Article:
When the burgers arrived we immediately grabbed our three plastic cups and began pouring the contents of our mobile containers. Since this was a new procedure we fumbled around a bit with procedure and lack of resources: Would we share cups? Should we eat inside?

We ate outside–far from the restaurant (since that is not an option) and we did share cups. We made various observations about the tasting and how each wine interacted with the burgers. The first and most obvious note was that the Peju Merlot was flattened by the burger—all the interesting flavors that were present on its own were absent with each bite of a burger.

Thompkin Cellars 3rd degree shined through the drippings from the patty and the char—as expected, vying for the desired perfect pair of the evening. Its ability to cut through the flavors and still retain all of them was astonishing.

The Barolo was enjoyable from start to finish—it only seemed to gather strength with the meal, enhancing the char. Both were better together and that is what I was looking for. I would not think to have a Barolo with a hamburger but in this case the flavors paired synergistically making it my favorite of the three wines poured.

The next pairing will be better executed—as we have a point of reference—we will be more confident when pouring. We remedied our cup situation by immediately going to Cost Plus to purchase some wine glasses (without stems). We have also deduced that California wine may not have the advantage when it comes to pairing with hamburgers. The Barolo by a nose.

In anticipation of Fridays’ flask tastings I have been extra dutiful in studying wine pairings to determine what might best complement a hamburger. When marrying this dish (or any) to wine, a number of factors must be considered: the meal’s preparation, complementing or contrasting flavors, acidity, and thinking about terroir. Carefully considering these criteria might best lead to the perfect pairing.

No burger is created twice (my apologies to McDonald’s)—though the meal can be simple there is a lot of variation between establishments. A hamburger might feature lettuce, tomato and onion to start but of those ingredients, the lettuce or tomato may not be the same. Some restaurants may favor a red onion, or an heirloom tomato while others prefer white sautéed onions and romaine lettuce. Then there is the patty, which can be grilled, griddled, charbroiled or can include ingredients like peppers or cheese into the formation of the patty. A deluge of options can change the complexity of the hamburger.

To broaden the scope, a person choosing a wine may select a route that can complement or contrast the flavors of the meal, depending on their goal. Complimenting the charbroiled meat I might want to serve a full bodied red because the backbone of the wine will be able to stand up to the bitterness from the char. Specifically, I might want to pair a Russian River Pinot Noir with a fatty burger—dripping in oil from the grind and the preparation—because the acid of the wine can cut through the fat, taming it. If I wanted to contrast the meatiness I would pair the wine with a complete opposite in order to highlight/bring out flavors that may not have been easily detected. Both are acceptable paths and can provide a different perspective on pairing.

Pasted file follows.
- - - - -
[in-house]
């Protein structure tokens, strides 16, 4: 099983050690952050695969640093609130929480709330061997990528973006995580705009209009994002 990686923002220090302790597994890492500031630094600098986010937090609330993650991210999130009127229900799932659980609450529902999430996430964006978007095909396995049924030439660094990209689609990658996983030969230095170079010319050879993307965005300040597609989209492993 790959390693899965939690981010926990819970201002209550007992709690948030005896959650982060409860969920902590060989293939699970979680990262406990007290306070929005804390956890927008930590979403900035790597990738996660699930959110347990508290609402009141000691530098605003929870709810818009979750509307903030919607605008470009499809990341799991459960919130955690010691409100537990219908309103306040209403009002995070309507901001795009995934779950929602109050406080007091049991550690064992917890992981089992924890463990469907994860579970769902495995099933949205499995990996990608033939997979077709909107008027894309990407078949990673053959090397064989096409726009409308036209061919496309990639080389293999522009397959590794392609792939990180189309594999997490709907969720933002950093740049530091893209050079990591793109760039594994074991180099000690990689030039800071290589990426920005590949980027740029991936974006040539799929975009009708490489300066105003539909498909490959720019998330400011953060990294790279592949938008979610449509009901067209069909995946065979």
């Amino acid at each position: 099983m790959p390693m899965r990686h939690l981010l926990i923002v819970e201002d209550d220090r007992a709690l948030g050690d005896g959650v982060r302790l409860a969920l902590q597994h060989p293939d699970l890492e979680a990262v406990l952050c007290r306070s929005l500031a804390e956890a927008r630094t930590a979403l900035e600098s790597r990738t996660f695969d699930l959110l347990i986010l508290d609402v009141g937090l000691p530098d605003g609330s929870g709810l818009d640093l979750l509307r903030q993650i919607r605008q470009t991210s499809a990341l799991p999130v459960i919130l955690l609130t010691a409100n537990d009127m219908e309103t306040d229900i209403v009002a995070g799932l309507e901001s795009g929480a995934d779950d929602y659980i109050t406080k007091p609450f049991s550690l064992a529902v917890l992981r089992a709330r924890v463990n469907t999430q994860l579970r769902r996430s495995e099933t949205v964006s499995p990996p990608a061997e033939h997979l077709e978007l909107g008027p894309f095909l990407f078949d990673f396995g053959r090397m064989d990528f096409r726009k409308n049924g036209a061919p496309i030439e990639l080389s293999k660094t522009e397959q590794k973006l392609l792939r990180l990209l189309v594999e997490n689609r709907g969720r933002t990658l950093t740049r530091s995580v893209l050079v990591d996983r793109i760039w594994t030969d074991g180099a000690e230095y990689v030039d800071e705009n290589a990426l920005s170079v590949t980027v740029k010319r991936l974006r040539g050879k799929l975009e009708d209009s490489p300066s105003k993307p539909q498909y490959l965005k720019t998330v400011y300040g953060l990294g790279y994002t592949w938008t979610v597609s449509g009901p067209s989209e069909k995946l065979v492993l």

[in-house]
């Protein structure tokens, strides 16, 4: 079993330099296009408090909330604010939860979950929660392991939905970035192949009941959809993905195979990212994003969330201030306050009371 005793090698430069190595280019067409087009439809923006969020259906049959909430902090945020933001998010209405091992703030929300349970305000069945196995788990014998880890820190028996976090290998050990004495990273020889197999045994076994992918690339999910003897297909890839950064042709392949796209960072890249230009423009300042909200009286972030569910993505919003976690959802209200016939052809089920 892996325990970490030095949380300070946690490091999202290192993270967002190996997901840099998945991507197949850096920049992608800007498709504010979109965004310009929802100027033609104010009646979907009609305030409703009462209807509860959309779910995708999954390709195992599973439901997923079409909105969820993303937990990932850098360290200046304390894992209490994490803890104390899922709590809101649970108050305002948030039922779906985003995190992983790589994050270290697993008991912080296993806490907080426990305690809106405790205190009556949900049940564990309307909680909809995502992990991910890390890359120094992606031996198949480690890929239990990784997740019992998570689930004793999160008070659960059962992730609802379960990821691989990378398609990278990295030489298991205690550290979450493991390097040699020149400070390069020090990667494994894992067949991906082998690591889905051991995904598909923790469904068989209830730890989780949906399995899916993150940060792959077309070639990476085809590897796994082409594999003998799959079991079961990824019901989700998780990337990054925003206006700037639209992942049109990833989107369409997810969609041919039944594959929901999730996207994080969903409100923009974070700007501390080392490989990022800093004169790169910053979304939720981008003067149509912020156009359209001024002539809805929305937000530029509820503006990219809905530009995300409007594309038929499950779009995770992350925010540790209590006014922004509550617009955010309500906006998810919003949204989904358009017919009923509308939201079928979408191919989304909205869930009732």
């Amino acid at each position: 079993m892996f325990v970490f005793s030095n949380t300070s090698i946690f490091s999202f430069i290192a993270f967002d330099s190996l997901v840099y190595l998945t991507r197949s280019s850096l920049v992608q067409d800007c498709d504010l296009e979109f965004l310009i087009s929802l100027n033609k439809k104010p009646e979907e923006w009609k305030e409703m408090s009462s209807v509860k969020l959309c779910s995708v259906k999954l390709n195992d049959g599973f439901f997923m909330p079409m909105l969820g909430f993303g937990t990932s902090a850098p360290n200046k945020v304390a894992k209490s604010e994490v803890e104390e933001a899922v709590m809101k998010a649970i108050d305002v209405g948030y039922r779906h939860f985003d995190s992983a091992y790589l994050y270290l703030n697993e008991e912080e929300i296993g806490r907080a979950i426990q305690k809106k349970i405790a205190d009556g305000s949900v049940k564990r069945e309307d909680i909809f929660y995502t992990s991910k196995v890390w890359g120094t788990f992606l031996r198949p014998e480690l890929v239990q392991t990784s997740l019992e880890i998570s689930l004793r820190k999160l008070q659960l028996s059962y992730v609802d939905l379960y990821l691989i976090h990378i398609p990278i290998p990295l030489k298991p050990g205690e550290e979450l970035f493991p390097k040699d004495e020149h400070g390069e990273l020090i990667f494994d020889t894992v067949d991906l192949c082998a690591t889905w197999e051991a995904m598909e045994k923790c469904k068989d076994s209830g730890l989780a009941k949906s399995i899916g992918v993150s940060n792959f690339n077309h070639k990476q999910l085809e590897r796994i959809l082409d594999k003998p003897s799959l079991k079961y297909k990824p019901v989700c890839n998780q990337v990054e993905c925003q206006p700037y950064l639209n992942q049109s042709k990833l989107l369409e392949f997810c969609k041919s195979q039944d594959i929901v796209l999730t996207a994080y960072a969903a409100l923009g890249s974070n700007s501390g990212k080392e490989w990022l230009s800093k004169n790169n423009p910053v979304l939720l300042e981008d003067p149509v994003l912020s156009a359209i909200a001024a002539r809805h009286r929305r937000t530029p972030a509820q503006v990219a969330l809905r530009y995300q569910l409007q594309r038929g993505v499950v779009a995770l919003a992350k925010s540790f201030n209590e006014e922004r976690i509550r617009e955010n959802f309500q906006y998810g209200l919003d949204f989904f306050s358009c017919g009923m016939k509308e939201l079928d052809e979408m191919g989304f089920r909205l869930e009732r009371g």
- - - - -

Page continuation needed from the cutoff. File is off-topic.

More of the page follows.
Acid can be found in sautéed spinach and a glass of wine—the trick to matching these flavors is making sure that the acids found in my favorite vegetable are in proportion to my glass. If one of the components is too acidic the balance is lost and one of the items will suffer. Matching the acids is of paramount importance—nothing should be steamrolled—instead the acids should be utilized to bring out more in each meal. When it comes to the burger, a ripe slice of tomato might make me adjust my pairing like serving an Italian varietal to match the acid and bring out the savory grind of the meat.

Hamburgers strike me as uniquely American fare, a favorite of mine—comforting and diverse (as noted before). The final edge in selecting a wine that suits a hamburger might be the terroir (or the climate, soil and other elements unique to an origin comprised within a bottle). Wine has been tailored to meat for centuries but certain dishes are representations of their environment. So it is no surprise that it would be difficult for a Canadian Ice Wine (even if they posses great acidity) to pair with a hamburger since it does not share the same locale and was not created to suit hamburgers.  Instead, I will begin my experimentations with California wines; specifically Zinfandel and Merlot to see what can be gained by pouring American born wines.

Terroir is not strictly applied to wine—the influences of a particular locale can find themselves on the menus of many restaurants like sourcing all the meat a chophouse uses from Japan (or an individual Wagyu producer) or Niman Ranch in California where unique philosophies help raise the cattle. Differences in diet—kind of like the soil conditions in wine—between grass and grain fed cows can also have an impact on flavor.

Now these pairings may appear goofy but I am aiming to be practical—haute cuisine is special to me so I do not eat four course meals in excess nor do I find myself eating lavishly at home. I prefer simplicity and it will be interesting to note if this is reflected in the pairing. Hamburgers away.